Two-Gun Bob: The Late Clyde Keith

Brian Leno was the first ever Guest Blogger on this site courtesy his Jack the Ripper expertise, and he’s back today talking about another of his interests, the Texas writer Robert E. Howard. You’ll find some of Brian’s excellent litcrit on REH in his eBook Lovecraft’s Southern Vacation — a must-read for any fan of the creator of Conan.

Currently Brian is poking along on his long-planned book on the boxing world of REH, diving ever deeper into the fight scene in the four-cornered rings and the ice houses of Howard’s day, when pugilists such as Kid Dula were smacking gloves.

His research in the forgotten newspapers of yesteryear led Brian to a nice little discovery about REH, and — reminded by the Independence celebrations a couple of days ago — he popped the dope toward the Mean Streets.

Take it away, Brian:


It wouldn’t engage a flight of fancy to say that Robert E. Howard was known to have exaggerated a bit in his correspondence. Whether he thought he needed to impress his friends by inventing — or improving upon —  fights or marathon drinking binges he had either participated in or had been a witness to is something that most likely will never be completely uncovered by any Howard scholar.

But I’ve got one for you.

A 4th of July letter to future Arkham House co-founder, and Howard’s fellow contributor to Weird Tales, August Derleth has always attracted my attention.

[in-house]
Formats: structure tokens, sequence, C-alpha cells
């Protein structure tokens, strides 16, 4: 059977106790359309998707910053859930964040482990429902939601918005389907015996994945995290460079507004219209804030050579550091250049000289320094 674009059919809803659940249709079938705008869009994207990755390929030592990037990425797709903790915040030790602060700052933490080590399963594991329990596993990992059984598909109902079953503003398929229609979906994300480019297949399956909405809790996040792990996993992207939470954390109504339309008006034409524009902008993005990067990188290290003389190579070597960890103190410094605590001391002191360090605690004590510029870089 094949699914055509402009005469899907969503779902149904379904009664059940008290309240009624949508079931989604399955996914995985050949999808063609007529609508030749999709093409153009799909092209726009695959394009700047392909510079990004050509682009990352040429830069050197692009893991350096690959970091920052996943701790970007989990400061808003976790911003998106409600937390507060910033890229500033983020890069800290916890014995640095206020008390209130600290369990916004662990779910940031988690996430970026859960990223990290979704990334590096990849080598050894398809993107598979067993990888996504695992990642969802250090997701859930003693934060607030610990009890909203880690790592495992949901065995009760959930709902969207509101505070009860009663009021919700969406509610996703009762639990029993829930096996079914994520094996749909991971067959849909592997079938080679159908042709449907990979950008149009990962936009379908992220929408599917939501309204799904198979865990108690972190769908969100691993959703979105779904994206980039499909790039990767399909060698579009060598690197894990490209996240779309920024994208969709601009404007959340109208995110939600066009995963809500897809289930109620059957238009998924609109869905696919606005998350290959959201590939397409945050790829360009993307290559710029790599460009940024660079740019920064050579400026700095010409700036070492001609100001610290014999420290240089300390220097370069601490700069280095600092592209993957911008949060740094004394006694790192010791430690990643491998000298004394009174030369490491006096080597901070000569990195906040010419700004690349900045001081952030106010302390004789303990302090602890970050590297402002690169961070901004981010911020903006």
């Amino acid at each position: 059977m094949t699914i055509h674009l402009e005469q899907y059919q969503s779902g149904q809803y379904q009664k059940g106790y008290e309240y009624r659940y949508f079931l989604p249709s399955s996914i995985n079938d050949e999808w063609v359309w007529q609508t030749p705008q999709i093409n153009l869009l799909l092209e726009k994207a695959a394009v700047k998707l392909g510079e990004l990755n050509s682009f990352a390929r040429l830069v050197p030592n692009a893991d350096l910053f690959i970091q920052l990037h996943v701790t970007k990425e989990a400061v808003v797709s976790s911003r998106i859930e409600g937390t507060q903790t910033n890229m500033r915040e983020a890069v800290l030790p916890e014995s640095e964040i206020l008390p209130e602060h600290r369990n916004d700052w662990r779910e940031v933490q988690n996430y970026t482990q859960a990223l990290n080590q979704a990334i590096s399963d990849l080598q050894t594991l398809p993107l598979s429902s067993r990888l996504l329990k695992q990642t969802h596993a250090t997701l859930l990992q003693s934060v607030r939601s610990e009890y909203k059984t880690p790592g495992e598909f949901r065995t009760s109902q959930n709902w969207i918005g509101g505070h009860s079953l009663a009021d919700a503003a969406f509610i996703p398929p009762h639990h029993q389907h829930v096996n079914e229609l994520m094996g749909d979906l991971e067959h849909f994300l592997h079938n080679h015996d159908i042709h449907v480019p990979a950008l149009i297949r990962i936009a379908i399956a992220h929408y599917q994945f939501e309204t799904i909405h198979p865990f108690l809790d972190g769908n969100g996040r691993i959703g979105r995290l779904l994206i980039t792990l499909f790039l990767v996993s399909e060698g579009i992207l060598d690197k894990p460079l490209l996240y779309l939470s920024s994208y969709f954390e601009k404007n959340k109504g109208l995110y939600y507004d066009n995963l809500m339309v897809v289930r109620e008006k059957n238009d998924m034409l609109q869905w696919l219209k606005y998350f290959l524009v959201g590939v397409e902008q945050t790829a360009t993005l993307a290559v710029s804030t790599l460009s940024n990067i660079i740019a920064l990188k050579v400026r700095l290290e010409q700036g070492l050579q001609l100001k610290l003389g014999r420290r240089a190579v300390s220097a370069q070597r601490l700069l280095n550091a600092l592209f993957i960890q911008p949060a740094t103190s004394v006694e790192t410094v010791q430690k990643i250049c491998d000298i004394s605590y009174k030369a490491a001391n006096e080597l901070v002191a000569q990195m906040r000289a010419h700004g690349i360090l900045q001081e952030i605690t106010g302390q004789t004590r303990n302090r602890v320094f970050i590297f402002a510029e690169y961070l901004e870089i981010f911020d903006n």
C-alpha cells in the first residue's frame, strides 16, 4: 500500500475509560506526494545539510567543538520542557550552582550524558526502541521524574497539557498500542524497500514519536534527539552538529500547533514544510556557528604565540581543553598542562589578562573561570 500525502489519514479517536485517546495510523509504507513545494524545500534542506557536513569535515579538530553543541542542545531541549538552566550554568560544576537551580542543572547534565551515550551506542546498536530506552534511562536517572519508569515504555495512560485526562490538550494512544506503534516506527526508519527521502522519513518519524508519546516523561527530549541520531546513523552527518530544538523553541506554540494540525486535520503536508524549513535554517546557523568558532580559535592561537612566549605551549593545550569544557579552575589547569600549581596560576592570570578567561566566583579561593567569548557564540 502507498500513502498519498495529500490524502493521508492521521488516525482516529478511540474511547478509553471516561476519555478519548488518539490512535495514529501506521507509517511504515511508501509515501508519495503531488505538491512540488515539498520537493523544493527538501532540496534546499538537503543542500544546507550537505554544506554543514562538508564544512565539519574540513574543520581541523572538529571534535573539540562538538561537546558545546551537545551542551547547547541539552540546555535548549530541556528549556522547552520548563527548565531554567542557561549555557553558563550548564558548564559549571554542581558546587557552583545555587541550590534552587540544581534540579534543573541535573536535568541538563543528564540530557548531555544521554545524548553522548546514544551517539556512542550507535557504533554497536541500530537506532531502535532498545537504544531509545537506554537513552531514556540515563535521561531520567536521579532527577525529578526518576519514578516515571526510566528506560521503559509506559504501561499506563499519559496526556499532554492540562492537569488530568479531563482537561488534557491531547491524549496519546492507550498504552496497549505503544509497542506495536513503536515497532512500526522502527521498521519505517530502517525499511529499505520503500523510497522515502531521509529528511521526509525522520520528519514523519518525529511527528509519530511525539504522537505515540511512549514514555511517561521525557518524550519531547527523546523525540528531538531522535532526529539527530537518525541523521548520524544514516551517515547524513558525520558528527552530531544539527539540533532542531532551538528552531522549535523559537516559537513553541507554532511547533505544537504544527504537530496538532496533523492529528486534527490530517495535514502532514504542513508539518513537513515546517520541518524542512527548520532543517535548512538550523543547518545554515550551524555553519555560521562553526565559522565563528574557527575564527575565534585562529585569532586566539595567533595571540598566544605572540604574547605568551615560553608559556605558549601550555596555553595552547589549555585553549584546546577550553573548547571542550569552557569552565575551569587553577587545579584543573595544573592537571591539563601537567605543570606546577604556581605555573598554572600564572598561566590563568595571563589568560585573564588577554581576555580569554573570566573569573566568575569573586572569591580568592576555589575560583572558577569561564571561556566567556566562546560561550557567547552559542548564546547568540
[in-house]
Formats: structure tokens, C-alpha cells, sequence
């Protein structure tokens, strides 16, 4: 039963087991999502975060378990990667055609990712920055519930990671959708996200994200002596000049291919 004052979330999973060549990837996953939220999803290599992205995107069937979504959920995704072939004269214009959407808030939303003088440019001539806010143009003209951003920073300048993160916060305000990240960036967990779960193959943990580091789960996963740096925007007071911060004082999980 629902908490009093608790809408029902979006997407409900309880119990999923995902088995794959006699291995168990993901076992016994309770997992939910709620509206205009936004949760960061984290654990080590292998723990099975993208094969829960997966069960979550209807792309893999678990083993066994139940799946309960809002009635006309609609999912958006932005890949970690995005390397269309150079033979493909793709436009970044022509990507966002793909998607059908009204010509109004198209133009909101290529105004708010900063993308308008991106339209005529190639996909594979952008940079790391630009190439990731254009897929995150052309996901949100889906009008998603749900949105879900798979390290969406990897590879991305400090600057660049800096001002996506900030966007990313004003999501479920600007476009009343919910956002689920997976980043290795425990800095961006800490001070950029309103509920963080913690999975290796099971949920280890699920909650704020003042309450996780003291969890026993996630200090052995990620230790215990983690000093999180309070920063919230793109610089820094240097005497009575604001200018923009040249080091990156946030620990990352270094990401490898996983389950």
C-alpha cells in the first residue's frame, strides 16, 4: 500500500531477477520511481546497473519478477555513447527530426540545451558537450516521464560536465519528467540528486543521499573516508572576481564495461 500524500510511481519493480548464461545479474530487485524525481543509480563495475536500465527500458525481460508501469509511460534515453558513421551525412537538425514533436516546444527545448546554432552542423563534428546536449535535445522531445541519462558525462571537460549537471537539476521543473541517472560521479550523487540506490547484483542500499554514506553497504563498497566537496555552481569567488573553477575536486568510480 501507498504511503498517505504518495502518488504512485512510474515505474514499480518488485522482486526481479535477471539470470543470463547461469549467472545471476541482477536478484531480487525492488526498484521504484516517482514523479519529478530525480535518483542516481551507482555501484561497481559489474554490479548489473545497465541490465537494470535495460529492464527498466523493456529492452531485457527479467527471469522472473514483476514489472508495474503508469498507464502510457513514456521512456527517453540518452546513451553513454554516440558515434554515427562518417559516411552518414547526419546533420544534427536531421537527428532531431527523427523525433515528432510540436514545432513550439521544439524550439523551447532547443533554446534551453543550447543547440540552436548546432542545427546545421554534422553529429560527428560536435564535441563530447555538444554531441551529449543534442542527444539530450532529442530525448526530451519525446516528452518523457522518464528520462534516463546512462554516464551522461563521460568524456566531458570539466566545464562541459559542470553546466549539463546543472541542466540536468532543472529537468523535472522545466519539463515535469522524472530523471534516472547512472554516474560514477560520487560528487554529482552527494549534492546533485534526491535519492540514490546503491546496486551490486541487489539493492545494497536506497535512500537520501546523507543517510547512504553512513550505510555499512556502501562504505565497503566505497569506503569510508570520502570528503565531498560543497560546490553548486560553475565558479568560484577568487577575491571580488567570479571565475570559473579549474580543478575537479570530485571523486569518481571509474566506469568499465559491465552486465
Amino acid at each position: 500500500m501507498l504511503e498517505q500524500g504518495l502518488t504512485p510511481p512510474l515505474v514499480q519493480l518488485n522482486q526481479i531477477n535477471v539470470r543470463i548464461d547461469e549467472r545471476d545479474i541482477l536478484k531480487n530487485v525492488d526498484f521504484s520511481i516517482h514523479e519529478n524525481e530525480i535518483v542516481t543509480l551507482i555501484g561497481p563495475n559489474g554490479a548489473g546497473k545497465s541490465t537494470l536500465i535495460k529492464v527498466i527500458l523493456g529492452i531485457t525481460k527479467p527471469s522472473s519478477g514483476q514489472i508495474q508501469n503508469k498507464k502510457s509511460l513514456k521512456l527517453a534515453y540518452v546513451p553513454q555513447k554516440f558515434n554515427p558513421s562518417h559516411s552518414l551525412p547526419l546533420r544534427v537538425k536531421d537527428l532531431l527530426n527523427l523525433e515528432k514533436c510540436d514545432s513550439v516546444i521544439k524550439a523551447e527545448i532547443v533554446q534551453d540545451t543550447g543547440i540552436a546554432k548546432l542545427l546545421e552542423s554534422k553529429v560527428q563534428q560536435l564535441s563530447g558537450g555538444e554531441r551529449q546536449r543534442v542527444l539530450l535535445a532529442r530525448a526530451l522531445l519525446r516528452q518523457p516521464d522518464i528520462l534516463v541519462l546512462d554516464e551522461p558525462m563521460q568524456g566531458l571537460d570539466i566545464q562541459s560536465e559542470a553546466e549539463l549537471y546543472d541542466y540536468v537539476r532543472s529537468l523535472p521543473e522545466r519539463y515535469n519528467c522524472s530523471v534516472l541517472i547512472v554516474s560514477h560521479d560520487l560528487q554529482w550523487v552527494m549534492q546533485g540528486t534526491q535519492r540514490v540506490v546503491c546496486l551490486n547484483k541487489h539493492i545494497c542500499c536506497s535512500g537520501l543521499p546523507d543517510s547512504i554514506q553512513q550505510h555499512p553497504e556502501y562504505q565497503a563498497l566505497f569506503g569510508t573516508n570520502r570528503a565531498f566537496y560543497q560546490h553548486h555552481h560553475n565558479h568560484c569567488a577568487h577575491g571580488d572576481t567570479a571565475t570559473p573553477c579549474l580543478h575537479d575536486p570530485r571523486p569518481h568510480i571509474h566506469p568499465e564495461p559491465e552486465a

Written on the holiday in 1935, Howard relates stories of many friends who had died violently. There are quite a few of them. For the particulars of how most of these pals moved into the next world, turn to the third volume of The Collected Letters of Robert E. Howard and browse the annotations after each death event.

Not the ending for Clyde Keith, though. The footnote reads: “No information has been located on this individual or incident”.

Here’s how Howard describes the murder of this acquaintance to Derleth:

And there was Clyde Keith, another schoolmate. It was a fight on a lonely road, and he had his man down, feeling for his eyes. “A fight is a fight,” said the other, “but I’ll not go through life with my eyes out; let go, or I’ll do you a mortal hurt.” But the liquor was on Clyde, and he said: “I’ll gouge the eyeballs out of you like rotten grapes.” So the man below him reached up with his knife and ripped the life out of him at one slash.

For verification that this battle really happened I am happy to report that we can turn to The Breckenridge American, Wednesday, January 16th, 1929. Under the heading “Knife Wounds Fatal” it reads:

Clyde Keith, 21, died in a hospital today of knife wounds received Saturday night. Robert L. Parker, 21, who had been at liberty under $1000 bond was rearrested and charged with murder, and his examining trial was set for Saturday.

While the Texas pulp writer may have indulged in a little hyperbole it’s clear that, a scant 34 years after John Wesley Hardin was shot in the back by John Selman in El Paso, the Lone Star State could still be a dangerous place.

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